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Pompeo Arrives in Israel to Push Mideast Ties

2020-08-24 15:20:08

JERUSALEM — The backdrop for Secretary of State Mike Pompeo’s planned speech to the Republican National Convention promised to be spectacular: sweeping views of Jerusalem’s Old City, with the domes and spires of its holy sites.

But even before his plane touched down in Israel on Monday, Mr. Pompeo was being criticized there and in the United States for breaking a longstanding taboo against mixing diplomacy and partisan politics.

For President Trump, and particularly his evangelical Christian supporters, few locations have the resonance of the holy but fiercely contested city of Jerusalem.

“Looking forward to sharing with you how my family is more SAFE and more SECURE because of President Trump,” Mr. Pompeo wrote on Twitter. “See you all on Tuesday night!” He ended the post with a U.S. flag emoji.

Neither of them addressed the brewing political dispute about Mr. Pompeo’s plan to record a video address from a rooftop location in Jerusalem, possibly the King David Hotel, to be shown later at the Republican convention.

Daniel B. Shapiro, the American ambassador to Israel under President Barack Obama, said that coming to the region to build on the Israel-United Arab Emirates deal and to try to add momentum to that process made perfect sense. But he said timing a visit to Jerusalem to address the Republican convention from there was “cheap, transparent politics of the lowest order.”

“It violates a core principle which is drilled into every foreign service officer from the first day of their training: that the State Department needs to conduct itself overseas above American politics,” Mr. Shapiro said.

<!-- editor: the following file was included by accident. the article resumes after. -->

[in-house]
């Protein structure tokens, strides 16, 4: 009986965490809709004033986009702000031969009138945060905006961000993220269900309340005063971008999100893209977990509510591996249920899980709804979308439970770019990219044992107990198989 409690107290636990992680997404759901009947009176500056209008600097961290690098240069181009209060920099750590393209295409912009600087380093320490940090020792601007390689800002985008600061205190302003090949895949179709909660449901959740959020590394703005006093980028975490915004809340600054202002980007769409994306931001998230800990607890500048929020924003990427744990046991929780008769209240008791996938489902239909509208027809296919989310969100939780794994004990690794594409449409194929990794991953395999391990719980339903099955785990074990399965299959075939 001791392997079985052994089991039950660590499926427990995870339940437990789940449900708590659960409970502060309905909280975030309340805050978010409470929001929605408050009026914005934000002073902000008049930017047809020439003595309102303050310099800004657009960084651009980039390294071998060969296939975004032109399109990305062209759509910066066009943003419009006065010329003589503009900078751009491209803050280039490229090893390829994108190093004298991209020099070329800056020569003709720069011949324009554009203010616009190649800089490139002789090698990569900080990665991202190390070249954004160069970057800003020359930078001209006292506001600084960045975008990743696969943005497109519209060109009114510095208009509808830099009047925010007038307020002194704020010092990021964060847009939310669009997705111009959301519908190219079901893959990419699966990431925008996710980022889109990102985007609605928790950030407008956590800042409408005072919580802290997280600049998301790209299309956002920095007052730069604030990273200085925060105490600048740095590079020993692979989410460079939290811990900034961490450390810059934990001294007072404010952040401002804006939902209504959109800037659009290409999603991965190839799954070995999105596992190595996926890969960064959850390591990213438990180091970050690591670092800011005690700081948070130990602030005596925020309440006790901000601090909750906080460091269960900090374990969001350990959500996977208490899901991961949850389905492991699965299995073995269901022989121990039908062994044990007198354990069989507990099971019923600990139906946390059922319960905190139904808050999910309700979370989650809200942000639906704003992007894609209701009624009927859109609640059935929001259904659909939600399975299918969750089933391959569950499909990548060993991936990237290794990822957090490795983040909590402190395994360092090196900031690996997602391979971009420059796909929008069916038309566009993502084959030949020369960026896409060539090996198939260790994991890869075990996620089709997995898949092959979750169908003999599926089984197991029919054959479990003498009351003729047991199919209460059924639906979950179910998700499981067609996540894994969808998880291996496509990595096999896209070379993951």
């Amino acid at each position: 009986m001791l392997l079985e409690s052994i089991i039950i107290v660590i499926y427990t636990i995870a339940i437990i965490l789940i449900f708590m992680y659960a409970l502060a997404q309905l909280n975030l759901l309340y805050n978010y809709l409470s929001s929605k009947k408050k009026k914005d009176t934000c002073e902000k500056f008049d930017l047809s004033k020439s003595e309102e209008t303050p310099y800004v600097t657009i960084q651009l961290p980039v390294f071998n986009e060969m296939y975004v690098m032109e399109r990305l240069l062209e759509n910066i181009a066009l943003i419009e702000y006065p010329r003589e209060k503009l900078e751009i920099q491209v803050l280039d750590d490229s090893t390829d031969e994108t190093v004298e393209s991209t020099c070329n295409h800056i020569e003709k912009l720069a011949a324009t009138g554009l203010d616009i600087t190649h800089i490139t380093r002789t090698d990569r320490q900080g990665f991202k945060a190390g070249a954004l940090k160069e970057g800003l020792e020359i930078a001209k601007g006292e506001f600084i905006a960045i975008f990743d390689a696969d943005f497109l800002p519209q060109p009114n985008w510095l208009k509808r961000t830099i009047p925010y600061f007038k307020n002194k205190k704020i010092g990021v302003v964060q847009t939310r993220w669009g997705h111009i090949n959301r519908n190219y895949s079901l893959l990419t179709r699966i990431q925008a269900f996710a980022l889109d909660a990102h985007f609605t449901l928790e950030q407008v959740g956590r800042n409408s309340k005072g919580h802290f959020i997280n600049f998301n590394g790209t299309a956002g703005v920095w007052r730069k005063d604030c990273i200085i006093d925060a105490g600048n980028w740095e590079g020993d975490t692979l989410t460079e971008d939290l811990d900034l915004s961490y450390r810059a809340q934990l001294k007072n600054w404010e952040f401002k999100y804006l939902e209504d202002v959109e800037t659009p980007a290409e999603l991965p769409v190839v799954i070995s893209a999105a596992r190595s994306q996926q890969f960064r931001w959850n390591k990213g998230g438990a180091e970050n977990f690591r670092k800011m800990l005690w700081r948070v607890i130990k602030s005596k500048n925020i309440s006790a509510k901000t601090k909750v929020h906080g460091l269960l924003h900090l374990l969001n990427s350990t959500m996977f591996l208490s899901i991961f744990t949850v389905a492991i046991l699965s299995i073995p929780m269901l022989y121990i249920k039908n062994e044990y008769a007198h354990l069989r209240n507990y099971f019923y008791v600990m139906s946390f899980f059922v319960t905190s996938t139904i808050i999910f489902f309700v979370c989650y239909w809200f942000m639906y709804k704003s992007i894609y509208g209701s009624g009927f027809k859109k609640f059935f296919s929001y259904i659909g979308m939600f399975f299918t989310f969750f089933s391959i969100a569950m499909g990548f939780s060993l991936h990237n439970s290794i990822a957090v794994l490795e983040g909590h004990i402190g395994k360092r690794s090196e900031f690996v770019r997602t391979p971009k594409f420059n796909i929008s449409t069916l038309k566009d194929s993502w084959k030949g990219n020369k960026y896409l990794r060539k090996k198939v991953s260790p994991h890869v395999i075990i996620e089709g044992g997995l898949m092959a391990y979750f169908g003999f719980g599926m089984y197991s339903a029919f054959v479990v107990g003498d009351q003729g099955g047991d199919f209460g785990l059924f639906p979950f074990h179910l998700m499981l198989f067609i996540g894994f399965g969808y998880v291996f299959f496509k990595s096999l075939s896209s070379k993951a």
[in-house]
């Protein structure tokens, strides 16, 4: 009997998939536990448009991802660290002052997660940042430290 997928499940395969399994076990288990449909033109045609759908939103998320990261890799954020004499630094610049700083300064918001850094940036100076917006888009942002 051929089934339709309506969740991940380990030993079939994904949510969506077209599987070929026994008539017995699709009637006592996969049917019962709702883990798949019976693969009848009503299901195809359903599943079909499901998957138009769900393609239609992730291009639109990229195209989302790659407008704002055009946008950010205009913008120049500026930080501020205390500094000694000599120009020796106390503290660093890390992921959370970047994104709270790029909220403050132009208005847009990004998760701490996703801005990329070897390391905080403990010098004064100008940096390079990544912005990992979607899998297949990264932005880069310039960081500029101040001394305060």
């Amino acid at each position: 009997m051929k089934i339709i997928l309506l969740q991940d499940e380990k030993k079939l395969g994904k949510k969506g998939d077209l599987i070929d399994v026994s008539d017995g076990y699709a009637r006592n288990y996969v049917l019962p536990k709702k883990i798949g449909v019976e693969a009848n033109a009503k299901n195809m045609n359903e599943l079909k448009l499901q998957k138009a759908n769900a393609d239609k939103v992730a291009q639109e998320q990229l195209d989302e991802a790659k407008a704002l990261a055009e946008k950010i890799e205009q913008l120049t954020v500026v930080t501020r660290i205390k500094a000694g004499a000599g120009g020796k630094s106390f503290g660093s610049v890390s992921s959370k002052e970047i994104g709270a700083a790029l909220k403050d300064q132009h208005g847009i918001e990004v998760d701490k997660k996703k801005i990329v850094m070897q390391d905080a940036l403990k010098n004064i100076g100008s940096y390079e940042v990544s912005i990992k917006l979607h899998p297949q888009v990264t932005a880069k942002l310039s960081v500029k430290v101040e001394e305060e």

“It may score some points with evangelical voters, and I suspect that’s what it’s designed to do,” he added.

“But it’s going to hurt Trump with Jewish voters who actually care about keeping Israel as a bipartisan issue,” Mr. Shapiro said, “and preventing it from being used as a partisan political football.”

Mr. Pompeo’s four-day tour includes planned stops in the United Arab Emirates and in Sudan and Bahrain, two other countries that have shown signs of warming ties with Israel.

The State Department said in a statement that he would meet in Sudan with Prime Minister Abdalla Hamdok and Abdel Fattah el-Burhan, the country’s top general, to discuss continued American support for the civilian-led transitional government and to “express support for deepening the Sudan-Israel relationship.”

“The U.S. commitment to peace, security, and stability in Israel, Sudan, and among Gulf countries has never been stronger than under President Trump’s leadership,” the statement read.

The deal with the United Arab Emirates raised some hackles in Israel with the revelation that the Trump administration is pushing sales of F-35 stealth fighters and other advanced weapons to the Gulf state, despite worries in Israel that such sales would weaken the nation’s strong military advantage in the Middle East. Mr. Netanyahu’s critics have questioned his assertions that he did not tacitly green-light the sales.

Mr. Pompeo said in Jerusalem that the administration would “continue to review that process,” but in a way that preserves the United States commitment to maintain Israel’s military edge. He noted the Americans’ “20-plus-years security relationship with the United Arab Emirates as well, where we have provided them with technical assistance and military assistance” to help them defend against threats from Iran.

Choosing his words carefully, Mr. Netanyahu said he did not “know of any arms deal that has been agreed upon. It may be contemplated. Our position hasn’t changed,” he added, referring to his stated opposition to advanced weapons sales to Arab countries.

Mr. Pompeo also met in Jerusalem with Defense Minister Benny Gantz and Foreign Minister Gabi Ashkenazi, both of the centrist Blue and White party.

The intersection of American and Israeli politics can be fraught for both sides, and Mr. Pompeo’s address to the Republican convention could deal another blow to international relations, further fraying the bipartisan support that Israel has long considered one of its top strategic assets.

Michael B. Oren, a former Israeli ambassador to Washington who also served as a deputy minister under Mr. Netanyahu, said that if Joseph R. Biden Jr., the Democratic candidate, won in November, “it’ll make the task all that more difficult to get us back to a bipartisan place.”


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